Erdős–Fuchs theorem

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In mathematics, in the area of combinatorial number theory, the Erdős–Fuchs theorem is a statement about the number of ways that numbers can be represented as a sum of two elements of a given set, stating that the average order of this number cannot be close to being a linear function.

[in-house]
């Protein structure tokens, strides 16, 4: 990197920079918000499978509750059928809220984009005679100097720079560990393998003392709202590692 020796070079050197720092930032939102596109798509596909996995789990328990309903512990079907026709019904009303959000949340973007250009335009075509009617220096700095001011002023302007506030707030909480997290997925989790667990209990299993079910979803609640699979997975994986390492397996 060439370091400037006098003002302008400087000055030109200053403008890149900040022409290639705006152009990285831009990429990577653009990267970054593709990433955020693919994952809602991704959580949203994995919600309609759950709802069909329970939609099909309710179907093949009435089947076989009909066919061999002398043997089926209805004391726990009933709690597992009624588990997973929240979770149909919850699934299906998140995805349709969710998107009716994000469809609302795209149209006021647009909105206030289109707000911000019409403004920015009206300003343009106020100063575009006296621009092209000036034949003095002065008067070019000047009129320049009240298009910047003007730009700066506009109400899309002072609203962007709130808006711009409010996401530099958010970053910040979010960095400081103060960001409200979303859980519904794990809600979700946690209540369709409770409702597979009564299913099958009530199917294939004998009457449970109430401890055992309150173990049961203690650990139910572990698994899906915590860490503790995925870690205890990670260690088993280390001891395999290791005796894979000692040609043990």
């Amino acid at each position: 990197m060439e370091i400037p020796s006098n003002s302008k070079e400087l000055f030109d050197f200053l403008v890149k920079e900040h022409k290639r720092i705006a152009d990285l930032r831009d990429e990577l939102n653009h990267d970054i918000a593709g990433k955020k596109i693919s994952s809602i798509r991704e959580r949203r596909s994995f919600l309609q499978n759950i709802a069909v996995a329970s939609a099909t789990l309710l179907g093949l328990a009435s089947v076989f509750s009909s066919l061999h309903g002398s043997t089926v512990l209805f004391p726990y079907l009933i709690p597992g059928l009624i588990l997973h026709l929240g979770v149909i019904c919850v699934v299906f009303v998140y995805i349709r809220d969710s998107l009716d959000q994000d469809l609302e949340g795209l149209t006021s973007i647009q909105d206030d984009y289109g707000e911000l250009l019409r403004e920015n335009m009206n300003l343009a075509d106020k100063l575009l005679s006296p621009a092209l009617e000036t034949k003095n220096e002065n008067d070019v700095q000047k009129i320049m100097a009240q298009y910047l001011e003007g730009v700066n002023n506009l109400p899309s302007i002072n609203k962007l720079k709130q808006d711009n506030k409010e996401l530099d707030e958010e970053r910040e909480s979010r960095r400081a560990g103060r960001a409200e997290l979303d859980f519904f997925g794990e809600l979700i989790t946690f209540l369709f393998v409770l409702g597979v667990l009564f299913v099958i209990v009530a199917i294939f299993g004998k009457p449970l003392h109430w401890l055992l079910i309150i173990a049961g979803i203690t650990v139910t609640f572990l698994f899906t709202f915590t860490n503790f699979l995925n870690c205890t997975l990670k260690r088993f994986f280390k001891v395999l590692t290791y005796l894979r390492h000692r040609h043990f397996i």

The theorem is named after Paul Erdős and Wolfgang Heinrich Johannes Fuchs.


Let A be a subset of the natural numbers and r(n) denote the number of ways that a natural number n can be expressed as the sum of two elements of A (taking order into account). We consider the average

R(n) = \frac{r(1)+r(2)+\cdots+r(n)}{n}.

The theorem states that

R(n) = C + O\left(n^{-3/4-\varepsilon}\right)

cannot hold unless C = 0.